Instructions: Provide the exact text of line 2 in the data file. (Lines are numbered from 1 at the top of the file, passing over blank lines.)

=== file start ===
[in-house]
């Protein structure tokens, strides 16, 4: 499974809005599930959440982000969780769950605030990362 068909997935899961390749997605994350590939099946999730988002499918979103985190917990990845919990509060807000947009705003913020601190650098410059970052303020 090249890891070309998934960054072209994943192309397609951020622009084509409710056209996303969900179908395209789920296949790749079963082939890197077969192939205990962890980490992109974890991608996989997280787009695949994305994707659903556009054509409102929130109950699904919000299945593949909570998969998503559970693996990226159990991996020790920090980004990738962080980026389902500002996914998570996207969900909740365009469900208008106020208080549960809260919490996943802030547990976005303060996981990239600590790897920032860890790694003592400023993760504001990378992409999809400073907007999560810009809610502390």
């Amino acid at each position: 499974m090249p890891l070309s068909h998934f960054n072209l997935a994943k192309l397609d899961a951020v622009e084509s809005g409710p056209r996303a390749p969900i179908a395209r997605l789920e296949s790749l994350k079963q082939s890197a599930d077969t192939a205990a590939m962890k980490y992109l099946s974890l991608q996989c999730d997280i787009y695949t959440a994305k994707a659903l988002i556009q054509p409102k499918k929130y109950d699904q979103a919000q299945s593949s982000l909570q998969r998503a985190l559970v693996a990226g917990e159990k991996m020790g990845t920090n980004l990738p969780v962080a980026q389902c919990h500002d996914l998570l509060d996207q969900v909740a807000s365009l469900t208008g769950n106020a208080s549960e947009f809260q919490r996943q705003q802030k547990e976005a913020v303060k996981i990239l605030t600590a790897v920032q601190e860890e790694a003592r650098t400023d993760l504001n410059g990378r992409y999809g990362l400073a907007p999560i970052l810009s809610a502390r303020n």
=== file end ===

């Protein structure tokens, strides 16, 4: 499974809005599930959440982000969780769950605030990362 068909997935899961390749997605994350590939099946999730988002499918979103985190917990990845919990509060807000947009705003913020601190650098410059970052303020 090249890891070309998934960054072209994943192309397609951020622009084509409710056209996303969900179908395209789920296949790749079963082939890197077969192939205990962890980490992109974890991608996989997280787009695949994305994707659903556009054509409102929130109950699904919000299945593949909570998969998503559970693996990226159990991996020790920090980004990738962080980026389902500002996914998570996207969900909740365009469900208008106020208080549960809260919490996943802030547990976005303060996981990239600590790897920032860890790694003592400023993760504001990378992409999809400073907007999560810009809610502390």